Andreessen: lack of diversity due to lack of talent

Faith Merino · October 20, 2014 · Short URL:

Marc Andreessen adds that tech companies are actually diverse with different types of white people

Diversity in tech is the topic du jour—that and gentrification in San Francisco. Which one do you want to talk about today? Diversity in tech? What say you, Marc Andreessen?

In an interview with New York Magazine, Andreessen took on the topic of diversity in Silicon Valley with some verve. While journalist Kevin Roose pointed out that at Twitter, 90% of employees are male and more than 50% are white, Andreessen argued that the problem is-- wait for it…a lack of talent.

“Our companies are desperate for talent. Desperate. Our companies are dying for talent. They’re like lying on the beach gasping because they can’t get enough talented people in for these jobs,” said Andreessen.

The problem, says Andreessen, is inequality in education and a lack of access to the right connections. Fair enough. Except for the fact that a recent analysis conducted by USA Today found that top universities are graduating black and Hispanic computer science and computer engineering students at twice the rate that technology companies are hiring them. Last year, 4.5% of computer science and engineering graduates from top universities were black and 6.5% were Hispanic. But on average, just 2% of employees at Silicon Valley tech companies (specifically, the seven companies that have released diversity stats) are black and 3% are Hispanic.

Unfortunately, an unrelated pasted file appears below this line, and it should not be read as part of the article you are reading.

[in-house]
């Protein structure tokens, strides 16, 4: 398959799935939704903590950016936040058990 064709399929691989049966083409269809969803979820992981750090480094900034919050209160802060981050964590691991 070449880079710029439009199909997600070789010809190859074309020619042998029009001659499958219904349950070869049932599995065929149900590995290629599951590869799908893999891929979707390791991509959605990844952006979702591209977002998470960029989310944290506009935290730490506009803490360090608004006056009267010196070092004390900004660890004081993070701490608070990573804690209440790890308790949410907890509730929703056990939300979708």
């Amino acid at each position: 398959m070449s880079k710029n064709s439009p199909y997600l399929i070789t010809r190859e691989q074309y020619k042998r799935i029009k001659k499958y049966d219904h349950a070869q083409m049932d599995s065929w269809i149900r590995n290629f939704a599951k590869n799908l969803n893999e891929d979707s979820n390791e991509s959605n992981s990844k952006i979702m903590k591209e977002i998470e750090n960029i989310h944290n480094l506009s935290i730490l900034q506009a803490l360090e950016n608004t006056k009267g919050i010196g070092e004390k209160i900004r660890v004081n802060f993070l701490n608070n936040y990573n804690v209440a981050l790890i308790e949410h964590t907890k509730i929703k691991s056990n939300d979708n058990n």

Andreessen argues that the argument that Silicon Valley companies are “deliberately, systematically discriminatory” is wrong—and to a certain degree, he’s right. Startups probably aren’t explicitly saying, “no chicks, and no brown people.” But that’s where the “culture” issue comes into play.

In a talk he gave to Stanford students on the benefits of a lack of diversity (in early teams), PayPal’s Max Levchin relayed a story about rejecting a candidate because he said he liked to “play hoops.”

“That guy clearly wouldn’t have fit in. He’d have had to explain to the team why he was going to go play hoops on a Thursday night. And no one would have understood him,” said Levchin.

No, that’s not overtly discriminatory in the hostile sense, but it is discriminatory in the sense that such a hiring call would be more likely to affect black applicants than white applicants.

Where Marc Andreessen really shoots himself in the foot on this one is where he explains that Silicon Valley tech companies are actually more diverse than we give them credit for. Why? Because they have a lot of different types of white and Asian people.

“When you actually go in these companies, what you find is it’s American people, but it’s also Russians, and Eastern Europeans, and French, and German, and British. And then there are the Chinese, Japanese, Koreans, Thais, Indonesians, and Vietnamese.”

Go home, Marc. You're drunk.

The fact of the matter is that women and black people with Ph.D.s in STEM subjects are more likely to end up with jobs outside of the field than men and those of other races. Only 16% of white men with advanced STEM degrees end up with jobs outside the field.

But Marc Andreessen is a firm believer in the meritocracy. In reference to Sheryl Sandberg’s book Lean In, Andreessen summed things up thusly: “I think the big message of the book is people can take control of their own destiny to a greater extent than they believe.”


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